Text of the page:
On 16/03/1980, Joe the baker and Jack the carpenter invested in the stock market. Jack bought S&P 500 Index. Joe, on the other hand, thought that index investment is boring, and buying diversified equity instead would give better results, so he bought the stocks.
There is a prevalent notion that Index funds are static and boring. True, they don’t fall prey to sentiment movements and behavioural biases, but they are far from being static. Let’s look at S&P 500. On an average, 22 stocks in the S&P 500 are replaced every year. Stocks may be deleted due to reasons like Mergers and Acquisitions, or change of Headquarters outside of U.S, or if the stock is viewed as a “problem stock” – ie, the stock is not financially viable. Since 1980, over 320 companies were deleted from S&P as ‘problem stocks’.
So, what happens to our friend Joe the baker’s investment today, is that, at least more than half of the stocks he had bought, are not in the Index anymore. Also, a large number of his investments have either turned to losses, or performed substantially lower than the index.More than half the companies which were a part of S&P 500 in 1999, are no more included in it today. This means, that the makeup of indexes like S&P 500 are constantly evolving.
In a broader context of risk, let us look at how a single stock could greatly affect Joe’s portfolio versus S&P 500. Recently, we have seen a huge fall in the prices for many stocks. A 50% decline in price has almost become a norm in stocks that have recently plummeted and seen new lows. S&P 500 is said to give average returns of 7%per year. Supposing, each stock in Joe’s Portfolio gave a 7% annual returns for 5 years. But in the 5th year, Stock D fell by 65%. This alone, could drag his portfolio down to give a compounded annual return of ~6%, compared to the S&P’s 7% growth.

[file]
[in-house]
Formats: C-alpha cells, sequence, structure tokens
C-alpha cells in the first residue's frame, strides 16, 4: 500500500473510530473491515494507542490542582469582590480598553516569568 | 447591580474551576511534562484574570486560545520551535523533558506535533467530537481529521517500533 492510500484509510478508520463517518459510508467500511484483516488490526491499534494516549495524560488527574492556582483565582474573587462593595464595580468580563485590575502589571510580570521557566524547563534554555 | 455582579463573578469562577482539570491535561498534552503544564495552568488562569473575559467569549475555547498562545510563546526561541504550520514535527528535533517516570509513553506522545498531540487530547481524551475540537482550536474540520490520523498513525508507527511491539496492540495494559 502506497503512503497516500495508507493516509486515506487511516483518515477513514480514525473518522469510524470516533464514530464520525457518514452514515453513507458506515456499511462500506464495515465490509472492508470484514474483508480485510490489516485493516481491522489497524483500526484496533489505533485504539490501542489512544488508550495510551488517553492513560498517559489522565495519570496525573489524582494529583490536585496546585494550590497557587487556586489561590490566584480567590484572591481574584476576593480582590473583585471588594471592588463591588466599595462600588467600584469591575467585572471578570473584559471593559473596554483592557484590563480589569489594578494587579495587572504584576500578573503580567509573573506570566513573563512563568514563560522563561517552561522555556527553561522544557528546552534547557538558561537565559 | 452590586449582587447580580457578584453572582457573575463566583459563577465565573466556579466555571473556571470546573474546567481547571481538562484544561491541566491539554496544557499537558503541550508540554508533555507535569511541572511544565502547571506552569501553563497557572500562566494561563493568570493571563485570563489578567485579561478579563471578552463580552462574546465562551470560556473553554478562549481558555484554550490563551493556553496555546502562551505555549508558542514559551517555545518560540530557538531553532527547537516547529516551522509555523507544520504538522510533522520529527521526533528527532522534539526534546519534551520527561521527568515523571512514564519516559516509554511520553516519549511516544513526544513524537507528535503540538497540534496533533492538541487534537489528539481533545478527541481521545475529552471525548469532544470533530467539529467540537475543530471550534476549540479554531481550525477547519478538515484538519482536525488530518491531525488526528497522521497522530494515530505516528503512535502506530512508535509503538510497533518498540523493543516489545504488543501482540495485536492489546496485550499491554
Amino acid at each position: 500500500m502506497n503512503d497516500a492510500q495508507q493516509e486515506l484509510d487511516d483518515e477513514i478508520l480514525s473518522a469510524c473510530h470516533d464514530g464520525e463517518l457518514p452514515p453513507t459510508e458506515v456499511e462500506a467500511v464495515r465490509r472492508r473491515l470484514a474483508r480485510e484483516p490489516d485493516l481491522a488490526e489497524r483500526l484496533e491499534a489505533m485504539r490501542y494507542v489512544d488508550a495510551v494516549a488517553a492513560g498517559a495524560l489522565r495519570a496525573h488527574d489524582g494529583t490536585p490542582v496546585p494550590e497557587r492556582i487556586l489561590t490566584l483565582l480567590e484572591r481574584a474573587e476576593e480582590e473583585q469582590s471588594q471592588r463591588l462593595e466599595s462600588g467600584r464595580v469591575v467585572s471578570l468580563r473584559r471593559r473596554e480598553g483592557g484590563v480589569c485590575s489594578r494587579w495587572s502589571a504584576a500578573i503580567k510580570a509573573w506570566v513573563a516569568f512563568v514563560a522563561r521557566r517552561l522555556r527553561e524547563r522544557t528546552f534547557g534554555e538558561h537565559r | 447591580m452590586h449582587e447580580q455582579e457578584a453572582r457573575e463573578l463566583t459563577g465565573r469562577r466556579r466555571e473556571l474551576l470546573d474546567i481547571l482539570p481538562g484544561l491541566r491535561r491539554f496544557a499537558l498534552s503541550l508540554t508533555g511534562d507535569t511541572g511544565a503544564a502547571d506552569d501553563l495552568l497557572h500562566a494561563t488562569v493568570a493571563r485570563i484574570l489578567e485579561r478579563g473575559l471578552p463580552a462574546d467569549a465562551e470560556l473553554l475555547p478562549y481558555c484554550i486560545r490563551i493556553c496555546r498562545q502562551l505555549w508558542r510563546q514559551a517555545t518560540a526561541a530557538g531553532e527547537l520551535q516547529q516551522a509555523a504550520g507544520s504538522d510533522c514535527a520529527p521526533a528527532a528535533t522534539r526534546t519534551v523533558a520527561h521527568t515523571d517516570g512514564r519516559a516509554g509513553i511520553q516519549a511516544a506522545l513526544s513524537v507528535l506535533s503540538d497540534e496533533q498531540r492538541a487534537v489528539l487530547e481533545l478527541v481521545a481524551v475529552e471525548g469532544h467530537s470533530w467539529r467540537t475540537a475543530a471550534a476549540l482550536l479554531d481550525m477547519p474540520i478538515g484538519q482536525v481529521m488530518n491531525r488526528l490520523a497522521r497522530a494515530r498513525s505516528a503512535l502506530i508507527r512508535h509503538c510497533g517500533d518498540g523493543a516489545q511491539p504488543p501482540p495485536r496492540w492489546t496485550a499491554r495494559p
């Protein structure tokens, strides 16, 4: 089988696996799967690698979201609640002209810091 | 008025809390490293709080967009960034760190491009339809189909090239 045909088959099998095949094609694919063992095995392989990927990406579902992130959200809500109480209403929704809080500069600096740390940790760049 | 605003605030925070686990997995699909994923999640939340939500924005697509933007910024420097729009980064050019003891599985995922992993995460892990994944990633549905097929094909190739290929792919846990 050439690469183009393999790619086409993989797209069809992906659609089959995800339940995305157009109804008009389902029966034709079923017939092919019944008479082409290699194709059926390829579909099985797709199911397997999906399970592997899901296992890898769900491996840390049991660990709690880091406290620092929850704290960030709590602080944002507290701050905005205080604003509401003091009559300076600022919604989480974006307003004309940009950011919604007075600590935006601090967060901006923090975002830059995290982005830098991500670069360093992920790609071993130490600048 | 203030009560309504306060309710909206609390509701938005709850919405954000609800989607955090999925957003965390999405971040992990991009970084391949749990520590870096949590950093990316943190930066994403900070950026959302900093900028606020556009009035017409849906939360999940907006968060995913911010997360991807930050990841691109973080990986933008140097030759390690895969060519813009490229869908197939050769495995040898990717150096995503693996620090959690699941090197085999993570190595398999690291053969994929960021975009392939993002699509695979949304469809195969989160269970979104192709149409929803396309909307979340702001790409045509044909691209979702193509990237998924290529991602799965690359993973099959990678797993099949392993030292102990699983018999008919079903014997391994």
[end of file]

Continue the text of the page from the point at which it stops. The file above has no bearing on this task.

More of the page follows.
|Year||S&P 500 (@7% growth pa)||Joe’s Portfolio||A||B||C||D||E||F||G||H||I||J|
So due to Stock D, Joe’s portfolio performed below the index. This is an extreme scenario, but, it shows that in order to beat the markets, buying equities is not only riskier, but chances are, in the long run, it might hurt return on portfolios. Just one stock could drag down the entire portfolio into performing at a substantially low level of returns.
Disclaimer: This blog contains an aggregated view of analysts and opinions by the author. Do not consider this as financial advice. See http://stockal.com/legalities/